Appeal from the Order in the Court of Common Pleas of Allegheny County, Civil Division, No. GD 8513835
Anthony May, appellant, in propria persona.
Thomas R. Ceraso, Greensburg, for appellees.
Tamilia, Montgomery and Hoffman, JJ.
[ 377 Pa. Super. Page 263]
Appellant Anthony May brings this pro se appeal from an Order dated January 25, 1988 which denied his request for appointment of counsel. The facts and procedural history surrounding the appeal are as follows.
On August 8, 1985, appellant, who had been incarcerated on a criminal conviction, brought a civil action against counsel who represented him at trial, alleging she had been negligent and had committed legal malpractice in handling his case; consequently, he sought monetary damages from her. By an October 4, 1985 Order, he was permitted to proceed in his case without payment of costs or fees, and his complaint was reinstated and served on appellee-attorney. Default judgment was taken by appellant on December 3, 1985, when the attorney had failed to file an answer to the complaint. The appellee-attorney did, however, file an answer and new matter on July 20, 1987. This pleading was later stricken as untimely filed by an October 5, 1987 Order. On January 5, 1988, appellant filed a motion seeking appointment of counsel, based upon the interests of justice, and due to the extraordinary circumstances and posture of this case. The trial court then entered the Order in question which denied the request for appointment of counsel.
[ 377 Pa. Super. Page 264]
On appeal, appellant urges the court abused its discretion in refusing to appoint counsel, in light of the exceptional circumstances of this case. He argues there exists, under 42 Pa.C.S. § 2501(b), a "right to be heard" in court, and his right to have counsel appointed is relative to that section.*fn1
Appellant states, "the proper presentation of evidence, the equitable realities as coupled with the lower courts [sic] obviously strained legal resources, and any prejudice to the Appellant would better be served and avoided with experienced and able counsel assisting in having this three (3) year old action properly adjudicated." Appellant's brief at p. 3. Moreover, he contends the court denied appellant due process of law by its "failure to appoint counsel to allow for the adjudication of the assessment at trial of damages." Appellant's brief at p. 4.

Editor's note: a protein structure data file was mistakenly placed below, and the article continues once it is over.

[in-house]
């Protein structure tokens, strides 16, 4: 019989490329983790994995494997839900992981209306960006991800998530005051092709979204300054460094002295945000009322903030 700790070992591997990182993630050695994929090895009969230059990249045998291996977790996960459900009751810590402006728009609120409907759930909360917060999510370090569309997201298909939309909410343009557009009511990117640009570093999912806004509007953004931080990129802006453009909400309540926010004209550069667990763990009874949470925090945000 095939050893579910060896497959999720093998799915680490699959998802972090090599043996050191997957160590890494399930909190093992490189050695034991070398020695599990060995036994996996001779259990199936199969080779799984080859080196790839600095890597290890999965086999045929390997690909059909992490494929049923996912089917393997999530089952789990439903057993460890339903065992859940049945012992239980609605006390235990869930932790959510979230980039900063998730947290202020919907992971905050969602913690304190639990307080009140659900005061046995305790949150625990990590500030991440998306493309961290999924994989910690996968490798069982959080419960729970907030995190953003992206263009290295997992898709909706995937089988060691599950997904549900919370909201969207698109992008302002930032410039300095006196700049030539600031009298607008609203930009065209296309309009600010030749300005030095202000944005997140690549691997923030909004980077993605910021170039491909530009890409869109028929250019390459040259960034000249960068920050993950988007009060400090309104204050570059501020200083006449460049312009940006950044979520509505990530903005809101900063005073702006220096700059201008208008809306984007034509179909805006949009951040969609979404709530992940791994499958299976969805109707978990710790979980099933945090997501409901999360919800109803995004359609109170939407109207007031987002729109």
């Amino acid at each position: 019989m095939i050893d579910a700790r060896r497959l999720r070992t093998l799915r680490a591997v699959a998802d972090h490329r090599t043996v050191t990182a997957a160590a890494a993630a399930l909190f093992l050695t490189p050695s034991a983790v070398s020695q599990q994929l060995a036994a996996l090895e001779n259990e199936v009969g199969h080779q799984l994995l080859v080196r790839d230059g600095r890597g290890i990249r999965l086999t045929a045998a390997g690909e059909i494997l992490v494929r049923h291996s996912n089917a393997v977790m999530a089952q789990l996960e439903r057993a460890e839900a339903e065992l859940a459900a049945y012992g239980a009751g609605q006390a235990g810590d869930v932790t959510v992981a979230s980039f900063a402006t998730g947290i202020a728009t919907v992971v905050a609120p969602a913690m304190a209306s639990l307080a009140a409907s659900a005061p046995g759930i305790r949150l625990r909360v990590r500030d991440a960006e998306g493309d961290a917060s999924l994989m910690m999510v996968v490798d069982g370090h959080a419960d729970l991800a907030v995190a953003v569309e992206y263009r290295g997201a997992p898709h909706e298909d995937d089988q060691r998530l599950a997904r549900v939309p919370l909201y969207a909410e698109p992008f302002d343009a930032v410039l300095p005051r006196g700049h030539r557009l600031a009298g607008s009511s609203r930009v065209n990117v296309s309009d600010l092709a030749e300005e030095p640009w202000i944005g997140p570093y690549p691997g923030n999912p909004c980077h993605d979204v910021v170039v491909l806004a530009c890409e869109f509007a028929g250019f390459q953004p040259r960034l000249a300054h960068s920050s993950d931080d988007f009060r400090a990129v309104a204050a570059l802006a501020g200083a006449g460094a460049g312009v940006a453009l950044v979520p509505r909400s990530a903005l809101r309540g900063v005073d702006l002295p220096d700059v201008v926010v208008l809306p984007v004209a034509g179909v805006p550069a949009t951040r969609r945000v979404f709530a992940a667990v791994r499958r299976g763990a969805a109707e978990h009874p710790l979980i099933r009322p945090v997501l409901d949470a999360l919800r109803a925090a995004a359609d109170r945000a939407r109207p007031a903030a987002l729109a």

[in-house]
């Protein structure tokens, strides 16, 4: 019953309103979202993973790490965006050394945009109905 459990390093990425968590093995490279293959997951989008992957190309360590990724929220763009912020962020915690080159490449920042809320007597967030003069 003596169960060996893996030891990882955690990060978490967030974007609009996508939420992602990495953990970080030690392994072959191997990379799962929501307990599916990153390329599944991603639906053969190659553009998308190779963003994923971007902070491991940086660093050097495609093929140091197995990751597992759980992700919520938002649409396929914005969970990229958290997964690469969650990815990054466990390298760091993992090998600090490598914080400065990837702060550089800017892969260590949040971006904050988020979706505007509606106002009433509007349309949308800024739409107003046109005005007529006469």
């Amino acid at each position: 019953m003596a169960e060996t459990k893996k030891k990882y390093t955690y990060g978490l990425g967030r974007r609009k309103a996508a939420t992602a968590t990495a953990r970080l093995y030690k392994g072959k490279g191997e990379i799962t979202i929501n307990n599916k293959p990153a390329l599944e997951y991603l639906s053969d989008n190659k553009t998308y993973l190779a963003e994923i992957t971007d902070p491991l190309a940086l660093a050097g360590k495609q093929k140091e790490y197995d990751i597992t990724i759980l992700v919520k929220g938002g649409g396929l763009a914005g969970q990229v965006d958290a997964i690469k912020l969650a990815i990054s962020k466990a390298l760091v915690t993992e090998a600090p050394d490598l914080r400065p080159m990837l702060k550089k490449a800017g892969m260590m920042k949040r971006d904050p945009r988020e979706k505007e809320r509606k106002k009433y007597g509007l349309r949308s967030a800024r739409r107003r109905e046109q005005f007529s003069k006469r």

We have reviewed appellant's claims; however, we find them to be without merit. The sixth amendment of the United States Constitution guarantees the accused in all criminal prosecutions the assistance of counsel for his defense. U.S.Const. Amend. VI.*fn2 "The triggering event for sixth amendment rights to attach is the commencement of adversary judicial proceedings against the defendant." Commonwealth v. Karash, 513 Pa. 6, 12-13, 518 A.2d 537, 541 (1986); see cases cited therein. The sixth amendment does not afford such assistance of counsel to a plaintiff in a civil action, such as the appellant's action, where no loss of liberty is involved.
[ 377 Pa. Super. Page 265]
While it is true that in some instances counsel will be appointed for a plaintiff in a civil action, generally it is a situation involving broad policy considerations implicating a state interest of a civil rights nature such as a fair housing violation, sexual or other job discrimination or where liberty interests are implicated. The state has reasonably adjusted to these necessities by providing legal agencies to fulfill due process requirements, which will assist indigent persons who are wronged, or the courts have called upon pro bono services of the bar associations absent public resources. Each class of case and in some respects each case is scrutinized to determine if the right to counsel is required under the due process provisions of federal and state constitutions. The requirements are more clearly stated and more generally applicable when a party is a defendant in certain civil actions, rather than a plaintiff. It is also clear that classification of a case as civil as opposed to criminal will not be determinative, but rather, whether the action will be perceived as ultimately depriving a person of a higher liberty interests. In re Gault, 387 U.S. 1, 87 S.Ct. 1428, 18 L.Ed.2d 527 (1967) (juvenile defendant in a delinquency hearing entitled to counsel). In Commonwealth ex rel. Finken v. Roop, 234 Pa. Super. 155, 339 A.2d 764 (1975) cert. denied and appeal dismissed, 424 U.S. 960, 96 S.Ct. 1452, 47 L.Ed.2d 728 (1976) counsel was required in civil commitment hearing, and in Corra v. Coll, 305 Pa. Super. 179, 451 A.2d 480 (1982), counsel was required for an indigent defendant in a paternity proceeding. However, in Lassiter v. Dept. of Social Services, 452 U.S. 18, 101 S.Ct. 2153, 68 L.Ed.2d 640 ...